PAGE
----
Women commonly face higher risks and greater burdens from the impacts of climate change in situations of poverty, and the majority of the world’s poor are women. Women’s unequal participation in decision-making processes compound inequalities and often prevent women from fully contributing to climate-related planning, policymaking and implementation.

Yet, women can (and do) play a critical role in response to climate change due to their local knowledge of, and leadership in sustainable resource management and/or leading sustainable practices at the household and community level. It is for this reason that Parties to the UNFCCC have recognized the importance of involving women and men equally in UNFCCC processes by establishing a dedicated agenda item under the Convention addressing issues of gender and climate change and by including overarching text in the Paris Agreement.

In acknowledging the importance of gender equality, the AGN has been undertaking deliberate steps on gender responsiveness. At COP27, the AGN released key findings of a Gender Responsive Climate Action study, which was undertaken through support from the United Nations Development Programme (UNDP).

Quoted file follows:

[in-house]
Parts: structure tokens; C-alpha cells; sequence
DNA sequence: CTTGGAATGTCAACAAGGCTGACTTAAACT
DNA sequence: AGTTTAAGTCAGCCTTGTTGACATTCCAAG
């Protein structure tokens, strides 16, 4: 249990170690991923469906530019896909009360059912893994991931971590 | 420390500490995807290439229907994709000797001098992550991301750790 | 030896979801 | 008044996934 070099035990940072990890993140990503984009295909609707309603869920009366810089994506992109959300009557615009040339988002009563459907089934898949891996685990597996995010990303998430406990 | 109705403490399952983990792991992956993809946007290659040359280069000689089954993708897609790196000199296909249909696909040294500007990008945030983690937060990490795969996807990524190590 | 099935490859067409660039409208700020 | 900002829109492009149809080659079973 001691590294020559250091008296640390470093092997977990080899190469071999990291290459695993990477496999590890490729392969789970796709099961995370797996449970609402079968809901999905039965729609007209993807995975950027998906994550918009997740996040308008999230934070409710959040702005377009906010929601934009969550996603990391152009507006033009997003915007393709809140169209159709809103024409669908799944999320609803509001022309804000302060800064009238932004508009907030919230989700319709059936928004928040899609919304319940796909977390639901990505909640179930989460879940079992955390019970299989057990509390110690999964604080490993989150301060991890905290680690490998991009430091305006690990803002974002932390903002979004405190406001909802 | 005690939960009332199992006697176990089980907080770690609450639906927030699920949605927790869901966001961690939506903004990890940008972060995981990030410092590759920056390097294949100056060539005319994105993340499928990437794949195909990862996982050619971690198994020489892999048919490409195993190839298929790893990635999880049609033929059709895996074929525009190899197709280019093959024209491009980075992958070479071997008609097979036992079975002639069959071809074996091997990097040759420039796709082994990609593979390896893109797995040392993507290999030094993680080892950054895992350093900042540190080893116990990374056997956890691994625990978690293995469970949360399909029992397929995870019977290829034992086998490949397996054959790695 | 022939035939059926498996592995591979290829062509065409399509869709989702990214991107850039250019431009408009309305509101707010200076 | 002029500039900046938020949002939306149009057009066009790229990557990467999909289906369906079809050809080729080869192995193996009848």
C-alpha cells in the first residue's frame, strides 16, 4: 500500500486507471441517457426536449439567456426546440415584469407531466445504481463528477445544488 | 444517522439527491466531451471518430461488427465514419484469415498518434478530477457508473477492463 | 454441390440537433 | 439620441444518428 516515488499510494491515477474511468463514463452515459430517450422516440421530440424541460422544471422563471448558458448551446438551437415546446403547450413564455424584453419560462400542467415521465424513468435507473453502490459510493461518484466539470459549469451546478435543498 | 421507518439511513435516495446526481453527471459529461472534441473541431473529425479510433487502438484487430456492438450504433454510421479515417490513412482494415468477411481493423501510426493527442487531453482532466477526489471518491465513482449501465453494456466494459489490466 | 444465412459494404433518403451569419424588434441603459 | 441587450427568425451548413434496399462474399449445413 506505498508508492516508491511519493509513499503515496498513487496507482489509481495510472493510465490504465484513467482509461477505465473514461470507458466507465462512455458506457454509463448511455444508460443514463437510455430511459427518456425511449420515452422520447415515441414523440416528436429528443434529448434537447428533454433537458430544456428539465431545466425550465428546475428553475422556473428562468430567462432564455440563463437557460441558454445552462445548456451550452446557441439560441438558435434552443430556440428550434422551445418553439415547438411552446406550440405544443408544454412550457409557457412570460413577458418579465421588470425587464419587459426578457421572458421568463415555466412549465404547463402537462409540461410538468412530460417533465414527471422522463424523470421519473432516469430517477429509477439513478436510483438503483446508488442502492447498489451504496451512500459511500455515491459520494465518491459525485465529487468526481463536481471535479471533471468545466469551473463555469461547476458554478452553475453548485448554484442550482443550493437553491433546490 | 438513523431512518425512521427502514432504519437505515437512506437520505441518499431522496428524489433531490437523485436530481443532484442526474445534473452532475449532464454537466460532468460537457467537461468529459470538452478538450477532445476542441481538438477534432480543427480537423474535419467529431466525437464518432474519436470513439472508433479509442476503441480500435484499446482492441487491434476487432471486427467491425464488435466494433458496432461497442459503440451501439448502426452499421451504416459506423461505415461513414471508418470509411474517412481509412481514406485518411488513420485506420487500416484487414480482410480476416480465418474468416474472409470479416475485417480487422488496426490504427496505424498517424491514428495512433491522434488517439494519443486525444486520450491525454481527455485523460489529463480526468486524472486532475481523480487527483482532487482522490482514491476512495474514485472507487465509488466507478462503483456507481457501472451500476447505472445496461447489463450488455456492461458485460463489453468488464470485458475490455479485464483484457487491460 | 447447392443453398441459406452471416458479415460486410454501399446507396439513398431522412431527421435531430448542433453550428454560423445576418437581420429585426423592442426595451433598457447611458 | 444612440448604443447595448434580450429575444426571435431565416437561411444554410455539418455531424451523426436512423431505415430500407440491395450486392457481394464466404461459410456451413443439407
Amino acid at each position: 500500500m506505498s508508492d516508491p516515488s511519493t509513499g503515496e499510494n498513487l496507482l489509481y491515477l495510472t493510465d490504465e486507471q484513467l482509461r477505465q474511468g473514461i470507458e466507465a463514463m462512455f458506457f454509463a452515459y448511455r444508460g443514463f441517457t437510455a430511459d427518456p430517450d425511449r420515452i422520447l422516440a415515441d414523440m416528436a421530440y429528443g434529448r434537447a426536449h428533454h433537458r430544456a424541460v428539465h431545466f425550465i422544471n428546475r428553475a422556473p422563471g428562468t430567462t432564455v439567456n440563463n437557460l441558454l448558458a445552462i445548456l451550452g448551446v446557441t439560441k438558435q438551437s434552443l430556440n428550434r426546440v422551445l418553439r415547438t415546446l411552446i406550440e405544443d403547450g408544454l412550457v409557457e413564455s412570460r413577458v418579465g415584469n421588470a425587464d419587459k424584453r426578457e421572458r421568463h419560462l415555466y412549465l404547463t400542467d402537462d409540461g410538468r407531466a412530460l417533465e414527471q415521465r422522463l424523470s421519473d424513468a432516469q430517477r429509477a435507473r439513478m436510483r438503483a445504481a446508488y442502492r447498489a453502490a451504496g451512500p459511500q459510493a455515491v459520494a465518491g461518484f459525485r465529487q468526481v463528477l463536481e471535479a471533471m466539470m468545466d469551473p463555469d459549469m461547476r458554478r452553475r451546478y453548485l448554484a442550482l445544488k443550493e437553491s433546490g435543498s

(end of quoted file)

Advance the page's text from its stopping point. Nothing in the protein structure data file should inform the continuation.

Building on that report and recognising the need to increase number of female negotiators, the AGN organized a training of young negotiators, which was attended by over 46 young negotiators from across Africa from March 28 to 29, 2023 in Livingstone, Zambia.

UNDP strongly believes that having more women negotiators will strengthen the AGN and make it more impactful as a negotiating organ,” said Excellent Hachileka, UNDP Regional Climate Expert for Africa. “Building the capacity of the new young negotiators is extremely important as we move towards 2030 and as countries enhance their climate actions through the revised and more ambitious NDCs and the associated enhanced transparency reporting commitments.”

For the AGN Chair, supporting gender responsive climate action is a key strategy aimed at addressing identified inequalities.

“We support gender responsive climate action in all thematic areas. It is an open secret that women do not only suffer the most from climate vagaries but are also very committed when you get them involved in the climate discourse processes,” said AGN Chair, Ephraim Mwepya Shitima.

“It is against this background that as a negotiating block, we welcome initiatives aimed at empowering women and girls to be actively involved at both the negotiating table and implementation of activities in their communities,” he added.